Posted by: Jesus McQueen | Link to this comment | 06- 6-08 2:01 PM
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My olive oil solution has been to decant it from big containers at the nearby Italian store. Essentially, they're going through it so fast that it never has a chance to get rancid. My dad brought back very good oil from Puglia last year, and it wasn't markedly better than the stuff I'm getting here (by "marked" I mean "enough to make me sad about what I keep on hand," not "detectably").

Y'all have seen the big olive oil piece in the New Yorker last year, right? It's a total scam, with a lot of mass market olive oils - even in Europe, even in Italy - being like 50% non-olive, because the whole industry's corrupt.

Anyway.


Posted by: JRoth | Link to this comment | 06- 6-08 2:02 PM
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olive oil on ice cream

This place has a sundae that has olive oil drizzled on it.


Posted by: F | Link to this comment | 06- 6-08 2:05 PM
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76: That's the book of the calasister! I think it told her to cut out dairy and spicy food and not eat as much meat.


Posted by: Cala | Link to this comment | 06- 6-08 2:05 PM
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Pollan is irritating because he's antiscientific, but I think he's largely correct. For me, a classic example of getting to the right answer from the wrong premises.


Posted by: F | Link to this comment | 06- 6-08 2:06 PM
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So once again I come into a thread and all the sensible things have already been said. How can I learn you folks if you already been learned?

Hmmm, write what you know, write what you know . . .

Being near the famous Mayo Clinic I have the opportunity to participate in a number of medical studies. It is fairly easy pay and it helps that my left arm is slightly numb from a slipped disk years ago. The shots, you know.

And I like nurses too.

The highest paying longest running study I was in involved the anthrax vaccine and a whole lot of shots and blood draws. Your tax dollars at work. Thank you very much.

Chatting with the nurses (did you know you can learn the most interesting things chatting with people?) I found out some things about blood. The basic thing is that blood is not always the same. It varies. A lot.

I know, I know, Hollywood has standardized on corn syrup colored with red dye number 2 (I think) but real people's blood - my blood - your blood - varies quite a lot.

The simplest change depends on how hydrated one is. I think I kinda knew that but not really. If you want a painless blood draw (and I do mean completely painless) get someone who knows what they(sic) are doing and drink plenty of water and get warm. You will have runny blood near the surface and the needle will be in and out in a jiffy.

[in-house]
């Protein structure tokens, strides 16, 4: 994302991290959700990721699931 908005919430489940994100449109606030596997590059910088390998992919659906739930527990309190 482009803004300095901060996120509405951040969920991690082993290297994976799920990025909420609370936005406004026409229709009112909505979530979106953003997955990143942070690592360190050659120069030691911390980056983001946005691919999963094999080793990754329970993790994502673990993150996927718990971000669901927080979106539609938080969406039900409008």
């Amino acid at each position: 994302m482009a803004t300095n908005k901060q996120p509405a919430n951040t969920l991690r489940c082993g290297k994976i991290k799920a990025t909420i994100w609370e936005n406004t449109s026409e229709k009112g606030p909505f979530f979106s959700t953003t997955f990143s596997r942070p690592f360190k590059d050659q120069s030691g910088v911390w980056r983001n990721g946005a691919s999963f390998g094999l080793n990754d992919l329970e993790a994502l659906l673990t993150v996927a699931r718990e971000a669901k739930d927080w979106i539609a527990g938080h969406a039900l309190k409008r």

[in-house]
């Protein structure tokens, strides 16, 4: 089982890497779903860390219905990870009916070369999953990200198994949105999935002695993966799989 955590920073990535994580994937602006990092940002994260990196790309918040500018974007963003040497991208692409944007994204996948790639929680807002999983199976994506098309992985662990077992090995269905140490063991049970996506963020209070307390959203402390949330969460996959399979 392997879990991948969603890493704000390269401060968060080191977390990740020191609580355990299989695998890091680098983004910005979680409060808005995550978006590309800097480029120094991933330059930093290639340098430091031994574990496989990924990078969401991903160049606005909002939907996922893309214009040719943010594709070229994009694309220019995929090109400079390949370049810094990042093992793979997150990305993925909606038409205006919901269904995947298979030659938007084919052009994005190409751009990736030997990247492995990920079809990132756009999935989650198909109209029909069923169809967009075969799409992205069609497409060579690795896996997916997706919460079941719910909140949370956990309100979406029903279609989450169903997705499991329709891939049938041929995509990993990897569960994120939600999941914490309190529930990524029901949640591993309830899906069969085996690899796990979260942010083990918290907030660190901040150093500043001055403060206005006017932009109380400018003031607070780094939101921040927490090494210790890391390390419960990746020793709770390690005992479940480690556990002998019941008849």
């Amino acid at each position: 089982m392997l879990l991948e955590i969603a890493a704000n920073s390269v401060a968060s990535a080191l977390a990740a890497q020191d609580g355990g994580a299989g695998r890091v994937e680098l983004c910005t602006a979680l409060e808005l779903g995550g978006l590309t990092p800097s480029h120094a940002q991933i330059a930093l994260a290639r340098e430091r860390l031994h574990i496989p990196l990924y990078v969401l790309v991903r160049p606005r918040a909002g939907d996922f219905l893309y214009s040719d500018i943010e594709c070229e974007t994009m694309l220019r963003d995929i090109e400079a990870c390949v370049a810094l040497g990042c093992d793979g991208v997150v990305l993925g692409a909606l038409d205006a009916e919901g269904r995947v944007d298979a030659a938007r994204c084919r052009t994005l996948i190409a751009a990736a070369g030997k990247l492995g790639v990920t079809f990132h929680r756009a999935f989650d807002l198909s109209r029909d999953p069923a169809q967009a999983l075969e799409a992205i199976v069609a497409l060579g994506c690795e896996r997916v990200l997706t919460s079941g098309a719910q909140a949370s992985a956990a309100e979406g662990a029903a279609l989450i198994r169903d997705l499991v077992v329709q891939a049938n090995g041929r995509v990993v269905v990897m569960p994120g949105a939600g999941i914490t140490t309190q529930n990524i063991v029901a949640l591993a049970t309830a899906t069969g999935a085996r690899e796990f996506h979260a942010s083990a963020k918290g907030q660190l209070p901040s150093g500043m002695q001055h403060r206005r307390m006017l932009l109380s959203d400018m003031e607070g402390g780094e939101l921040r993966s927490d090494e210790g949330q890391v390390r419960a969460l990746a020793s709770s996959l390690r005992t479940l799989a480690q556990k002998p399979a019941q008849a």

The other thing which I should have known but didn't was how much fat shows up in the blood. Seriously. Eat a bunch of fat and you can actually see it in your blood, with the naked eye! I used to think all those blocked artery videos were exaggerations and it was all at the microscopic level but dude, you can actually see the white fat in the blood! Yuck!

I love me some fat and we all know how scrumptious bacon is but it was a pretty big turn off to see it actually flowing around my veins.


Posted by: Tripp | Link to this comment | 06- 6-08 2:11 PM
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Hollywood has standardized on corn syrup colored with red dye number 2 (I think)

Sonogram gel and food coloring.


Posted by: Jackmormon | Link to this comment | 06- 6-08 2:13 PM
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There is stacks of research that backs up most of what Art DeVany says. I can't be bothered linking to much of it, but you could start at the Conditioning Research blog.

Ogged, I sent you an email on a similar topic the other day. (Just in case it hit your spam box. If you read it and found it uninteresting that's fine.)


Posted by: W. Breeze | Link to this comment | 06- 6-08 2:14 PM
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82: The most affecting thing for me about donating blood when the industrial vampires Red Cross come around is seeing one's blood slip lightly into the transparent bag, at first as translucent as the juice from a steak on a white plate, then swelling into darkness. A close runner-up is being surprised, recurrently, by how fatigued losing a pint of blood makes me.


Posted by: Flippanter | Link to this comment | 06- 6-08 2:16 PM
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I got this book and was taken in by the just so story:

http://www.sethroberts.net/

You are supposed to get a lot of calories from flavorless oils and/or sugar eaten an hour away from other foods. This is supposed to suppress your appetite.

I haven't tried the diet because I don't want to get on the diet treadmill and it kind of looked like a pain in the ass, but I think that diets that suppress appetite may work better than strict calorie-counting.

I think they did find that people stick to atkins better than other diets.


Posted by: lemmy caution | Link to this comment | 06- 6-08 2:19 PM
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diets that suppress appetite

I.e., diets that allow fats.


Posted by: Blume | Link to this comment | 06- 6-08 2:22 PM
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Ogged, I sent you an email on a similar topic the other day.